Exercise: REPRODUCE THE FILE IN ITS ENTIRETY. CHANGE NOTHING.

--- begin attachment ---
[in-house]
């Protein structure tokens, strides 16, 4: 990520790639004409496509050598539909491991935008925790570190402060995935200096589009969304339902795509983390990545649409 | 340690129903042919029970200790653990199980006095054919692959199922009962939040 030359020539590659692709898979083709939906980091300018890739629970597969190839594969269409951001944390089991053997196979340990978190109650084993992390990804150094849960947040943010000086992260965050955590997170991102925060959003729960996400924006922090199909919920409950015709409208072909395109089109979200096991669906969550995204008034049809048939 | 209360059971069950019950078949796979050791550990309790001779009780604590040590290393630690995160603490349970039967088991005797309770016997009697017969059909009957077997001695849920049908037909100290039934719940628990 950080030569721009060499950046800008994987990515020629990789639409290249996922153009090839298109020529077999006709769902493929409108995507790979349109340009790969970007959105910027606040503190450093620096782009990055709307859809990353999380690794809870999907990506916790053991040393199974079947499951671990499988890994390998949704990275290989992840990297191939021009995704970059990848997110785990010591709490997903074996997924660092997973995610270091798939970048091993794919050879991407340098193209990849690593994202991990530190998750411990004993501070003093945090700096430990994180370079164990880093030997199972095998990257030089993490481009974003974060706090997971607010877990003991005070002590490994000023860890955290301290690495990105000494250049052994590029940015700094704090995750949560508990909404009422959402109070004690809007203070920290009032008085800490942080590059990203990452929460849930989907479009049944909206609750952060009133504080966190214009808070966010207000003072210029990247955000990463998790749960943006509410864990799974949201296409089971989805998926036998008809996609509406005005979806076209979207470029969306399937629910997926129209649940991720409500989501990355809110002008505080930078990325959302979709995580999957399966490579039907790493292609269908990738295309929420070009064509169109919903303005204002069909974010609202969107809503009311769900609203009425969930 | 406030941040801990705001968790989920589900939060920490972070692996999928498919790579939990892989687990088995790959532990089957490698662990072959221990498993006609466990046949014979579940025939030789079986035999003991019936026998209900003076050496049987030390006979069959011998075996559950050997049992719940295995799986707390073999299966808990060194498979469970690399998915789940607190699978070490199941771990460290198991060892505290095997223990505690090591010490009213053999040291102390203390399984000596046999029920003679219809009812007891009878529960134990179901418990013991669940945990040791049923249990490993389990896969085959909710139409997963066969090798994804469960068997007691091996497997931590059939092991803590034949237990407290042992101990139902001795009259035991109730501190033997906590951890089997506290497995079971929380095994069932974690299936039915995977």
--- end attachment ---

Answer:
[in-house]
């Protein structure tokens, strides 16, 4: 990520790639004409496509050598539909491991935008925790570190402060995935200096589009969304339902795509983390990545649409 | 340690129903042919029970200790653990199980006095054919692959199922009962939040 030359020539590659692709898979083709939906980091300018890739629970597969190839594969269409951001944390089991053997196979340990978190109650084993992390990804150094849960947040943010000086992260965050955590997170991102925060959003729960996400924006922090199909919920409950015709409208072909395109089109979200096991669906969550995204008034049809048939 | 209360059971069950019950078949796979050791550990309790001779009780604590040590290393630690995160603490349970039967088991005797309770016997009697017969059909009957077997001695849920049908037909100290039934719940628990 950080030569721009060499950046800008994987990515020629990789639409290249996922153009090839298109020529077999006709769902493929409108995507790979349109340009790969970007959105910027606040503190450093620096782009990055709307859809990353999380690794809870999907990506916790053991040393199974079947499951671990499988890994390998949704990275290989992840990297191939021009995704970059990848997110785990010591709490997903074996997924660092997973995610270091798939970048091993794919050879991407340098193209990849690593994202991990530190998750411990004993501070003093945090700096430990994180370079164990880093030997199972095998990257030089993490481009974003974060706090997971607010877990003991005070002590490994000023860890955290301290690495990105000494250049052994590029940015700094704090995750949560508990909404009422959402109070004690809007203070920290009032008085800490942080590059990203990452929460849930989907479009049944909206609750952060009133504080966190214009808070966010207000003072210029990247955000990463998790749960943006509410864990799974949201296409089971989805998926036998008809996609509406005005979806076209979207470029969306399937629910997926129209649940991720409500989501990355809110002008505080930078990325959302979709995580999957399966490579039907790493292609269908990738295309929420070009064509169109919903303005204002069909974010609202969107809503009311769900609203009425969930 | 406030941040801990705001968790989920589900939060920490972070692996999928498919790579939990892989687990088995790959532990089957490698662990072959221990498993006609466990046949014979579940025939030789079986035999003991019936026998209900003076050496049987030390006979069959011998075996559950050997049992719940295995799986707390073999299966808990060194498979469970690399998915789940607190699978070490199941771990460290198991060892505290095997223990505690090591010490009213053999040291102390203390399984000596046999029920003679219809009812007891009878529960134990179901418990013991669940945990040791049923249990490993389990896969085959909710139409997963066969090798994804469960068997007691091996497997931590059939092991803590034949237990407290042992101990139902001795009259035991109730501190033997906590951890089997506290497995079971929380095994069932974690299936039915995977």